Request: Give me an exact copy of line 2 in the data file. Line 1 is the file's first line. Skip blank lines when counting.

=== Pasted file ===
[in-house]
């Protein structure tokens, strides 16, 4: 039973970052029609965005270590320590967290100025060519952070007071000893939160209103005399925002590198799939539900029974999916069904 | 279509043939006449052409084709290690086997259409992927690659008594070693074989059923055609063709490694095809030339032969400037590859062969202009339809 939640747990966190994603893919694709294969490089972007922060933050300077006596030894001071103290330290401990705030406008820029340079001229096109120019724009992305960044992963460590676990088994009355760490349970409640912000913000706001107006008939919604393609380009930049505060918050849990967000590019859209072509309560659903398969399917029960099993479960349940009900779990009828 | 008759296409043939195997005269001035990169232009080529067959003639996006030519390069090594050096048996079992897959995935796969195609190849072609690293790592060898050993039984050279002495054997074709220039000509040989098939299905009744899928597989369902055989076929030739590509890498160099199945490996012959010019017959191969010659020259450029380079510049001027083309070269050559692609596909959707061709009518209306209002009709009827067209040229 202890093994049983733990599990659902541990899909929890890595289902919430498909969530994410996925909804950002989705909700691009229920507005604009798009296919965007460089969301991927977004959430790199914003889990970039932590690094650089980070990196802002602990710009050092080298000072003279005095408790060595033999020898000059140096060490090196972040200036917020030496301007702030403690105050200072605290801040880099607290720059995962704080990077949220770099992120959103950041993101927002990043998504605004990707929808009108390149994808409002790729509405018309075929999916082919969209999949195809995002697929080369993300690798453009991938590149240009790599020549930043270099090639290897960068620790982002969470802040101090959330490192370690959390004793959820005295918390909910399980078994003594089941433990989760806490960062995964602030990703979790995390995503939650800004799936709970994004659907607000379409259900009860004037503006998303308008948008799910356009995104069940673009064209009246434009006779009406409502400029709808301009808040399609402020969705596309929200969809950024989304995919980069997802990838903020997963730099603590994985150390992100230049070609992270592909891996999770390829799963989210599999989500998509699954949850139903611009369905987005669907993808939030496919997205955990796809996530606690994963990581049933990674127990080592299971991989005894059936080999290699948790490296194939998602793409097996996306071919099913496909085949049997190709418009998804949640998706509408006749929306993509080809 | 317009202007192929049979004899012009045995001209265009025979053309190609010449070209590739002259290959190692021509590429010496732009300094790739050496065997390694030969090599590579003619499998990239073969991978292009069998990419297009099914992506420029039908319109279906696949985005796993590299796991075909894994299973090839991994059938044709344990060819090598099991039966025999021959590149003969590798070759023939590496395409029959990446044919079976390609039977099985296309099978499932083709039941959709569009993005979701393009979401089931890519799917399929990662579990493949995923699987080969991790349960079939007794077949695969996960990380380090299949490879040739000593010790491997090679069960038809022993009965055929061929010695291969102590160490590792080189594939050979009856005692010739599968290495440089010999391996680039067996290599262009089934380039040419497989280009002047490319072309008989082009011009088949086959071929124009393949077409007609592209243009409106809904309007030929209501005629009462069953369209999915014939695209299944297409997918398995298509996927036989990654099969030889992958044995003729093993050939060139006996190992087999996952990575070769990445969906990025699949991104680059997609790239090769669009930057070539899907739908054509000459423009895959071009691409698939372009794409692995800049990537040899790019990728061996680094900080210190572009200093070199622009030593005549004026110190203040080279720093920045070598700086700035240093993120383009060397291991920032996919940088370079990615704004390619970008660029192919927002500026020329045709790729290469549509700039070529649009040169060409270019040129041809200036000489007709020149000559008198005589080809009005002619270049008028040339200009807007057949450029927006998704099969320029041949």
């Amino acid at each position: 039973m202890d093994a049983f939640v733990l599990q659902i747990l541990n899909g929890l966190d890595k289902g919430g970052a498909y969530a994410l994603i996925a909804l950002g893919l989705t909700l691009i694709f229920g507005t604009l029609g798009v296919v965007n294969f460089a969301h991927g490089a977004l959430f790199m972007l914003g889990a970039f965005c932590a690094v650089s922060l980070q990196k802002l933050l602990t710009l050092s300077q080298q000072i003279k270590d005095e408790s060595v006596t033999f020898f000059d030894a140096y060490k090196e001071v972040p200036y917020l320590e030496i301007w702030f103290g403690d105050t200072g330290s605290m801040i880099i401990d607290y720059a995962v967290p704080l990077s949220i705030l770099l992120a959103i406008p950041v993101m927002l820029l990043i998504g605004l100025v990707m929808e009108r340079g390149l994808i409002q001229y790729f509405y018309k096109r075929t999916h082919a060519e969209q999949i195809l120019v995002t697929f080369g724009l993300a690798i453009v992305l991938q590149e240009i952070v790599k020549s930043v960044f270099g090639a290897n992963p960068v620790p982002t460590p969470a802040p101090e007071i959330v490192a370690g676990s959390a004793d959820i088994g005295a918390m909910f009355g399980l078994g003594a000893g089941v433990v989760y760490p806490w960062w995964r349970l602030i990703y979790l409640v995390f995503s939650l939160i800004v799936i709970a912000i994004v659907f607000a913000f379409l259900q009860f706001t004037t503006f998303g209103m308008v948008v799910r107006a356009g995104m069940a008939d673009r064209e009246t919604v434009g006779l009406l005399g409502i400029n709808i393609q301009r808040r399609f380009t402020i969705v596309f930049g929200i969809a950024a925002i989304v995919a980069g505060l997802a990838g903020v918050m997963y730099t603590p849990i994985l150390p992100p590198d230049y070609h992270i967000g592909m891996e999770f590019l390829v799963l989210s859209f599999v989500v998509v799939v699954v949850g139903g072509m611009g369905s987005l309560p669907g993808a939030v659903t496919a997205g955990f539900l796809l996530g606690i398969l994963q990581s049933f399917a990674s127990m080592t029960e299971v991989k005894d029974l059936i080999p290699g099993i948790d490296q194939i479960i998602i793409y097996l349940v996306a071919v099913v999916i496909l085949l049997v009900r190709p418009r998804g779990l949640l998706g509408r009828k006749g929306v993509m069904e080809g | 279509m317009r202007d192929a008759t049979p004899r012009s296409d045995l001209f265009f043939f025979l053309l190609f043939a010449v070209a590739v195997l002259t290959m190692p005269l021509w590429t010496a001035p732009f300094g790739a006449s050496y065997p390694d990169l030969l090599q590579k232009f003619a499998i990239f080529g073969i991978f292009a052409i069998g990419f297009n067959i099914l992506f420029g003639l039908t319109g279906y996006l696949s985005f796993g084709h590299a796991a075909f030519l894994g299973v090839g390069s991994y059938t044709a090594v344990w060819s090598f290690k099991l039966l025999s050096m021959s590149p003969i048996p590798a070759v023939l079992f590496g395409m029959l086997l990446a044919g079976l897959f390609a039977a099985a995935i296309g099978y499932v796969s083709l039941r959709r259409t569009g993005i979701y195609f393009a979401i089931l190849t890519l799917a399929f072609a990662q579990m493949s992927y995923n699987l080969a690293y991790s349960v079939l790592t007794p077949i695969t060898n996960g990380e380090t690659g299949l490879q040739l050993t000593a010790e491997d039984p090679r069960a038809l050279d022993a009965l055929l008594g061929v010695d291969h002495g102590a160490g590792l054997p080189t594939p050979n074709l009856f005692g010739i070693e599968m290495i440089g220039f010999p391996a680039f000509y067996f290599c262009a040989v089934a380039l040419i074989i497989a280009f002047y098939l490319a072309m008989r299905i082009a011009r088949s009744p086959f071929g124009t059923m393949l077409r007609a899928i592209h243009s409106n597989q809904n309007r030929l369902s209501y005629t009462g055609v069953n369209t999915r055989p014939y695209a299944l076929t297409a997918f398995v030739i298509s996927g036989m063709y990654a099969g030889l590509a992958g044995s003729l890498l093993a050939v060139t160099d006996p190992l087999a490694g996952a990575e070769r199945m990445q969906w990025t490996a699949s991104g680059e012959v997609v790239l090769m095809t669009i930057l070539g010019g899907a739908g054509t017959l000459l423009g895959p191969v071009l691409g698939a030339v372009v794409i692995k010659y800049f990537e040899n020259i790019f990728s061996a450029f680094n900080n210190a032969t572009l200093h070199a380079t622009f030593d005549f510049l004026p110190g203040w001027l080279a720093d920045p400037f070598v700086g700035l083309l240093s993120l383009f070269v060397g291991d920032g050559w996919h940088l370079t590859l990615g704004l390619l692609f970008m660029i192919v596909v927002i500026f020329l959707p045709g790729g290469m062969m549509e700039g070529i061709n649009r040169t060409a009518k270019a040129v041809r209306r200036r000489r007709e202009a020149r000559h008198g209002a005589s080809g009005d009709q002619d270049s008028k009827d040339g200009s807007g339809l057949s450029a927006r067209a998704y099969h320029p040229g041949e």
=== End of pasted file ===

């Protein structure tokens, strides 16, 4: 039973970052029609965005270590320590967290100025060519952070007071000893939160209103005399925002590198799939539900029974999916069904 | 279509043939006449052409084709290690086997259409992927690659008594070693074989059923055609063709490694095809030339032969400037590859062969202009339809 939640747990966190994603893919694709294969490089972007922060933050300077006596030894001071103290330290401990705030406008820029340079001229096109120019724009992305960044992963460590676990088994009355760490349970409640912000913000706001107006008939919604393609380009930049505060918050849990967000590019859209072509309560659903398969399917029960099993479960349940009900779990009828 | 008759296409043939195997005269001035990169232009080529067959003639996006030519390069090594050096048996079992897959995935796969195609190849072609690293790592060898050993039984050279002495054997074709220039000509040989098939299905009744899928597989369902055989076929030739590509890498160099199945490996012959010019017959191969010659020259450029380079510049001027083309070269050559692609596909959707061709009518209306209002009709009827067209040229 202890093994049983733990599990659902541990899909929890890595289902919430498909969530994410996925909804950002989705909700691009229920507005604009798009296919965007460089969301991927977004959430790199914003889990970039932590690094650089980070990196802002602990710009050092080298000072003279005095408790060595033999020898000059140096060490090196972040200036917020030496301007702030403690105050200072605290801040880099607290720059995962704080990077949220770099992120959103950041993101927002990043998504605004990707929808009108390149994808409002790729509405018309075929999916082919969209999949195809995002697929080369993300690798453009991938590149240009790599020549930043270099090639290897960068620790982002969470802040101090959330490192370690959390004793959820005295918390909910399980078994003594089941433990989760806490960062995964602030990703979790995390995503939650800004799936709970994004659907607000379409259900009860004037503006998303308008948008799910356009995104069940673009064209009246434009006779009406409502400029709808301009808040399609402020969705596309929200969809950024989304995919980069997802990838903020997963730099603590994985150390992100230049070609992270592909891996999770390829799963989210599999989500998509699954949850139903611009369905987005669907993808939030496919997205955990796809996530606690994963990581049933990674127990080592299971991989005894059936080999290699948790490296194939998602793409097996996306071919099913496909085949049997190709418009998804949640998706509408006749929306993509080809 | 317009202007192929049979004899012009045995001209265009025979053309190609010449070209590739002259290959190692021509590429010496732009300094790739050496065997390694030969090599590579003619499998990239073969991978292009069998990419297009099914992506420029039908319109279906696949985005796993590299796991075909894994299973090839991994059938044709344990060819090598099991039966025999021959590149003969590798070759023939590496395409029959990446044919079976390609039977099985296309099978499932083709039941959709569009993005979701393009979401089931890519799917399929990662579990493949995923699987080969991790349960079939007794077949695969996960990380380090299949490879040739000593010790491997090679069960038809022993009965055929061929010695291969102590160490590792080189594939050979009856005692010739599968290495440089010999391996680039067996290599262009089934380039040419497989280009002047490319072309008989082009011009088949086959071929124009393949077409007609592209243009409106809904309007030929209501005629009462069953369209999915014939695209299944297409997918398995298509996927036989990654099969030889992958044995003729093993050939060139006996190992087999996952990575070769990445969906990025699949991104680059997609790239090769669009930057070539899907739908054509000459423009895959071009691409698939372009794409692995800049990537040899790019990728061996680094900080210190572009200093070199622009030593005549004026110190203040080279720093920045070598700086700035240093993120383009060397291991920032996919940088370079990615704004390619970008660029192919927002500026020329045709790729290469549509700039070529649009040169060409270019040129041809200036000489007709020149000559008198005589080809009005002619270049008028040339200009807007057949450029927006998704099969320029041949």